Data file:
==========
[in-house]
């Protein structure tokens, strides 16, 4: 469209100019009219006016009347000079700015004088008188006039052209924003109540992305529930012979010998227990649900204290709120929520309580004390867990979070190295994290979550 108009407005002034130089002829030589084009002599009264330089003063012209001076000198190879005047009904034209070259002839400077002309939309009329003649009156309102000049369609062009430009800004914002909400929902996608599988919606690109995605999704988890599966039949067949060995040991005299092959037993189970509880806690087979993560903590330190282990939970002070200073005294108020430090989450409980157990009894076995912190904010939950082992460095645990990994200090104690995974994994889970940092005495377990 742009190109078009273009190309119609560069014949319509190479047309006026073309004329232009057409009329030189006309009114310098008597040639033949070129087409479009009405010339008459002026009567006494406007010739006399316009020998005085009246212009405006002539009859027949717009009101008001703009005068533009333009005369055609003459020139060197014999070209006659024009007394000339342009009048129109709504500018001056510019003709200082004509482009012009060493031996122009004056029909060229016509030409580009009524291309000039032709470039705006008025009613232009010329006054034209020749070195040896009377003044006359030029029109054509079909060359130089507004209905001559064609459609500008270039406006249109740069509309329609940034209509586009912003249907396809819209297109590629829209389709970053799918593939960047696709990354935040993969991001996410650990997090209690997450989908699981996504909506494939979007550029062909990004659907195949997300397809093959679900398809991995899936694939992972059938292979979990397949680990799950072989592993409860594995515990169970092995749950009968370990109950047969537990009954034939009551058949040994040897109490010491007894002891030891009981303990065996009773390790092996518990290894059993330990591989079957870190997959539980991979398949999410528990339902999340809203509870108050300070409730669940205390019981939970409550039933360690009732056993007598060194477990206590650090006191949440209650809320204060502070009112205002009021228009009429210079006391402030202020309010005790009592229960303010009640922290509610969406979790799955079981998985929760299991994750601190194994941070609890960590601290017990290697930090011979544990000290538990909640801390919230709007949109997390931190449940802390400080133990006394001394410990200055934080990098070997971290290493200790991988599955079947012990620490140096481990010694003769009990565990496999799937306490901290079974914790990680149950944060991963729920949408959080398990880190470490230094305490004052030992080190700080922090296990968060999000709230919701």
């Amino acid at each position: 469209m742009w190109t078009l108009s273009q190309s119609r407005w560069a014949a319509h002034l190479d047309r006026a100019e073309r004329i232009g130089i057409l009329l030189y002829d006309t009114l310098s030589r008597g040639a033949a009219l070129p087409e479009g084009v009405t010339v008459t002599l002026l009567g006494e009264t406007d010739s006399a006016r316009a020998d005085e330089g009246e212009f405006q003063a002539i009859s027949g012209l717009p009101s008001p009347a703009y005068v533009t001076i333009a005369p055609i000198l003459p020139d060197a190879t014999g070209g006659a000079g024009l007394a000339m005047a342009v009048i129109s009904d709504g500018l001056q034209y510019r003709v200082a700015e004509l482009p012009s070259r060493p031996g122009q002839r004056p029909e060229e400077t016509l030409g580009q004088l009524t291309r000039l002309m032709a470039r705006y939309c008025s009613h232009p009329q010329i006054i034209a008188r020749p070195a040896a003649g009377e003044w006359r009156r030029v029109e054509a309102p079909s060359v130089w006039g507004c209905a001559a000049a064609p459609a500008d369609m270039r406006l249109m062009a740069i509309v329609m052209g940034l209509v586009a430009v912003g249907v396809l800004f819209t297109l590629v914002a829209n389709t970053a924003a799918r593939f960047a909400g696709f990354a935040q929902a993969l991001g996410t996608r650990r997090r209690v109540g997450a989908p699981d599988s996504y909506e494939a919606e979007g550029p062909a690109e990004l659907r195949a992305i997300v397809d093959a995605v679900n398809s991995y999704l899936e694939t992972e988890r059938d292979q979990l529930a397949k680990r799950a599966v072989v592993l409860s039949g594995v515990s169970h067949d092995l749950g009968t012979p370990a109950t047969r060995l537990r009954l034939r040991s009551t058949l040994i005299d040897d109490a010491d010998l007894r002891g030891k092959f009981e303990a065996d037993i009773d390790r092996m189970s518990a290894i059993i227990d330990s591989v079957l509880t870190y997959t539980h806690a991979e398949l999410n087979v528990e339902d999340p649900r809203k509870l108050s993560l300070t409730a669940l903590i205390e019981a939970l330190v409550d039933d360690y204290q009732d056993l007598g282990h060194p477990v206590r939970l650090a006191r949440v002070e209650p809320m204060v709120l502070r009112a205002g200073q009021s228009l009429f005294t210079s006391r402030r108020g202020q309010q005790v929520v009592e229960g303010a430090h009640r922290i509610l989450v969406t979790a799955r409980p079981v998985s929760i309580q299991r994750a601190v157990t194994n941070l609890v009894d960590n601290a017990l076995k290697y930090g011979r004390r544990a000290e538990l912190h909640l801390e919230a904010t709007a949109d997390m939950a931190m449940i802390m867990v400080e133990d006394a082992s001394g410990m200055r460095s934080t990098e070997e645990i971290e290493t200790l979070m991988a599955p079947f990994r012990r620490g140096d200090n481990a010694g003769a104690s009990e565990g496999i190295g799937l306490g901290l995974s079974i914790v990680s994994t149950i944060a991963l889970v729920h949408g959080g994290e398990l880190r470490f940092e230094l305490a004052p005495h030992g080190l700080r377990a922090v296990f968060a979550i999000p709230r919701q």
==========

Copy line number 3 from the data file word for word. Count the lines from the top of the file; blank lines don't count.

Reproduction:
């Amino acid at each position: 469209m742009w190109t078009l108009s273009q190309s119609r407005w560069a014949a319509h002034l190479d047309r006026a100019e073309r004329i232009g130089i057409l009329l030189y002829d006309t009114l310098s030589r008597g040639a033949a009219l070129p087409e479009g084009v009405t010339v008459t002599l002026l009567g006494e009264t406007d010739s006399a006016r316009a020998d005085e330089g009246e212009f405006q003063a002539i009859s027949g012209l717009p009101s008001p009347a703009y005068v533009t001076i333009a005369p055609i000198l003459p020139d060197a190879t014999g070209g006659a000079g024009l007394a000339m005047a342009v009048i129109s009904d709504g500018l001056q034209y510019r003709v200082a700015e004509l482009p012009s070259r060493p031996g122009q002839r004056p029909e060229e400077t016509l030409g580009q004088l009524t291309r000039l002309m032709a470039r705006y939309c008025s009613h232009p009329q010329i006054i034209a008188r020749p070195a040896a003649g009377e003044w006359r009156r030029v029109e054509a309102p079909s060359v130089w006039g507004c209905a001559a000049a064609p459609a500008d369609m270039r406006l249109m062009a740069i509309v329609m052209g940034l209509v586009a430009v912003g249907v396809l800004f819209t297109l590629v914002a829209n389709t970053a924003a799918r593939f960047a909400g696709f990354a935040q929902a993969l991001g996410t996608r650990r997090r209690v109540g997450a989908p699981d599988s996504y909506e494939a919606e979007g550029p062909a690109e990004l659907r195949a992305i997300v397809d093959a995605v679900n398809s991995y999704l899936e694939t992972e988890r059938d292979q979990l529930a397949k680990r799950a599966v072989v592993l409860s039949g594995v515990s169970h067949d092995l749950g009968t012979p370990a109950t047969r060995l537990r009954l034939r040991s009551t058949l040994i005299d040897d109490a010491d010998l007894r002891g030891k092959f009981e303990a065996d037993i009773d390790r092996m189970s518990a290894i059993i227990d330990s591989v079957l509880t870190y997959t539980h806690a991979e398949l999410n087979v528990e339902d999340p649900r809203k509870l108050s993560l300070t409730a669940l903590i205390e019981a939970l330190v409550d039933d360690y204290q009732d056993l007598g282990h060194p477990v206590r939970l650090a006191r949440v002070e209650p809320m204060v709120l502070r009112a205002g200073q009021s228009l009429f005294t210079s006391r402030r108020g202020q309010q005790v929520v009592e229960g303010a430090h009640r922290i509610l989450v969406t979790a799955r409980p079981v998985s929760i309580q299991r994750a601190v157990t194994n941070l609890v009894d960590n601290a017990l076995k290697y930090g011979r004390r544990a000290e538990l912190h909640l801390e919230a904010t709007a949109d997390m939950a931190m449940i802390m867990v400080e133990d006394a082992s001394g410990m200055r460095s934080t990098e070997e645990i971290e290493t200790l979070m991988a599955p079947f990994r012990r620490g140096d200090n481990a010694g003769a104690s009990e565990g496999i190295g799937l306490g901290l995974s079974i914790v990680s994994t149950i944060a991963l889970v729920h949408g959080g994290e398990l880190r470490f940092e230094l305490a004052p005495h030992g080190l700080r377990a922090v296990f968060a979550i999000p709230r919701q």